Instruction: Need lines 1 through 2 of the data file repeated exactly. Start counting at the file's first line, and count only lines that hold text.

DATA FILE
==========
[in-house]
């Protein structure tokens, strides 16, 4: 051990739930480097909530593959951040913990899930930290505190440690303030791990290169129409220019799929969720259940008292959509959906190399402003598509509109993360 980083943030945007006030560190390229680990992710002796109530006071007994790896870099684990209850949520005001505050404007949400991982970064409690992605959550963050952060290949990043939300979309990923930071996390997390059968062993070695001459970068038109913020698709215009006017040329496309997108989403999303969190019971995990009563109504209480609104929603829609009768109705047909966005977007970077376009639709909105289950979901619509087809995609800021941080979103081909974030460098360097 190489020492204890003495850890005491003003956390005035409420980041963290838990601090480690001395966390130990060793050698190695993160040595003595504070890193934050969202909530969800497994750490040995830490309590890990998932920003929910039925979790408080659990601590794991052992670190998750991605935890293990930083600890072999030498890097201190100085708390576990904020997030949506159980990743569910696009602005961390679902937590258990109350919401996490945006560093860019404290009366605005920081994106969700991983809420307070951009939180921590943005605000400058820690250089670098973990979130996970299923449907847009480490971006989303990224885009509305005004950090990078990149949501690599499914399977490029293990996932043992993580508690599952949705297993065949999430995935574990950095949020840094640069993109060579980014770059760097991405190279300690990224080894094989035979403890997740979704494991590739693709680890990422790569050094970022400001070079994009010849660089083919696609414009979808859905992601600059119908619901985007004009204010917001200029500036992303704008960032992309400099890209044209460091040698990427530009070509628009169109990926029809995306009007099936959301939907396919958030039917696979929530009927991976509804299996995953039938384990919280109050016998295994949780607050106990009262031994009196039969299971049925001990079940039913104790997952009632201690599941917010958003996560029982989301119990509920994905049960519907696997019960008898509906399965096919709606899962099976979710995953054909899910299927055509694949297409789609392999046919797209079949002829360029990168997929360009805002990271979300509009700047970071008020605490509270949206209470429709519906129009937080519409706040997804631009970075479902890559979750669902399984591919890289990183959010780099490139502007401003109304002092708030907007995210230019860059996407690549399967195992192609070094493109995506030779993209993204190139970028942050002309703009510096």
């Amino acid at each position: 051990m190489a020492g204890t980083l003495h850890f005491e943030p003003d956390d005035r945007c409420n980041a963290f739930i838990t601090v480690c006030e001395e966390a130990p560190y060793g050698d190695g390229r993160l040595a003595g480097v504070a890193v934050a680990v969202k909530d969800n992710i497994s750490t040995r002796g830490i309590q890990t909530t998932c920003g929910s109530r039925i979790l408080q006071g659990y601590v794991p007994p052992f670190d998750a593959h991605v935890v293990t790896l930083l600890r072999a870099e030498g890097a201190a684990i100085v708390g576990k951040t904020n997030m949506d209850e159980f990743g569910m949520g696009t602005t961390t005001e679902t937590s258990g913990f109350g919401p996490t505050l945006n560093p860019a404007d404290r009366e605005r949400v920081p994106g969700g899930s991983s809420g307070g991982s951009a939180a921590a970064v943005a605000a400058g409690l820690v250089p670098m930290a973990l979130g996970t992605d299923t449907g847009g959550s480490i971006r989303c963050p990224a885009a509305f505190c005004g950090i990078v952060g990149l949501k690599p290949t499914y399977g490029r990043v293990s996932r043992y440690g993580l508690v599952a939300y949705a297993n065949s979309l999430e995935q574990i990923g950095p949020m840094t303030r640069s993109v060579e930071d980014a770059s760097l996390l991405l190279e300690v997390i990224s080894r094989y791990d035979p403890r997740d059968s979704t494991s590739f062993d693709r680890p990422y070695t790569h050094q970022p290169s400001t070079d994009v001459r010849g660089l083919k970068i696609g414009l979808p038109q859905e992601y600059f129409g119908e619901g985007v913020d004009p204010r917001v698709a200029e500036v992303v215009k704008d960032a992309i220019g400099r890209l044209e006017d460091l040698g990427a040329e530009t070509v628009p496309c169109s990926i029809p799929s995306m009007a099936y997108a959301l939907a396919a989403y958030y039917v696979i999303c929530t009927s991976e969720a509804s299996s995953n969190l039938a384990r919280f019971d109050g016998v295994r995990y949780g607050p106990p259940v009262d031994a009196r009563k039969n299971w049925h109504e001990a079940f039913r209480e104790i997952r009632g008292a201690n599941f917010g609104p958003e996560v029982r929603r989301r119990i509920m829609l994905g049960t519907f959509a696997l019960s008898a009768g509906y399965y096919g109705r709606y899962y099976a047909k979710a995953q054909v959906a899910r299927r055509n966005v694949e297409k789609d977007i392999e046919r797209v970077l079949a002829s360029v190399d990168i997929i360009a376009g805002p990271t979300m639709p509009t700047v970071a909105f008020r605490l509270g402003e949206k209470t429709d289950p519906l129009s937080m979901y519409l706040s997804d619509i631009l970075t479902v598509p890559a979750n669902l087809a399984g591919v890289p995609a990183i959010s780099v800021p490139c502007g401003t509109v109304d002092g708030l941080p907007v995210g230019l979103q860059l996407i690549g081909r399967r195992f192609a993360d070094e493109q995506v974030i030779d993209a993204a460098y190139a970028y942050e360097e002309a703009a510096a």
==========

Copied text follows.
[in-house]
């Protein structure tokens, strides 16, 4: 051990739930480097909530593959951040913990899930930290505190440690303030791990290169129409220019799929969720259940008292959509959906190399402003598509509109993360 980083943030945007006030560190390229680990992710002796109530006071007994790896870099684990209850949520005001505050404007949400991982970064409690992605959550963050952060290949990043939300979309990923930071996390997390059968062993070695001459970068038109913020698709215009006017040329496309997108989403999303969190019971995990009563109504209480609104929603829609009768109705047909966005977007970077376009639709909105289950979901619509087809995609800021941080979103081909974030460098360097 190489020492204890003495850890005491003003956390005035409420980041963290838990601090480690001395966390130990060793050698190695993160040595003595504070890193934050969202909530969800497994750490040995830490309590890990998932920003929910039925979790408080659990601590794991052992670190998750991605935890293990930083600890072999030498890097201190100085708390576990904020997030949506159980990743569910696009602005961390679902937590258990109350919401996490945006560093860019404290009366605005920081994106969700991983809420307070951009939180921590943005605000400058820690250089670098973990979130996970299923449907847009480490971006989303990224885009509305005004950090990078990149949501690599499914399977490029293990996932043992993580508690599952949705297993065949999430995935574990950095949020840094640069993109060579980014770059760097991405190279300690990224080894094989035979403890997740979704494991590739693709680890990422790569050094970022400001070079994009010849660089083919696609414009979808859905992601600059119908619901985007004009204010917001200029500036992303704008960032992309400099890209044209460091040698990427530009070509628009169109990926029809995306009007099936959301939907396919958030039917696979929530009927991976509804299996995953039938384990919280109050016998295994949780607050106990009262031994009196039969299971049925001990079940039913104790997952009632201690599941917010958003996560029982989301119990509920994905049960519907696997019960008898509906399965096919709606899962099976979710995953054909899910299927055509694949297409789609392999046919797209079949002829360029990168997929360009805002990271979300509009700047970071008020605490509270949206209470429709519906129009937080519409706040997804631009970075479902890559979750669902399984591919890289990183959010780099490139502007401003109304002092708030907007995210230019860059996407690549399967195992192609070094493109995506030779993209993204190139970028942050002309703009510096």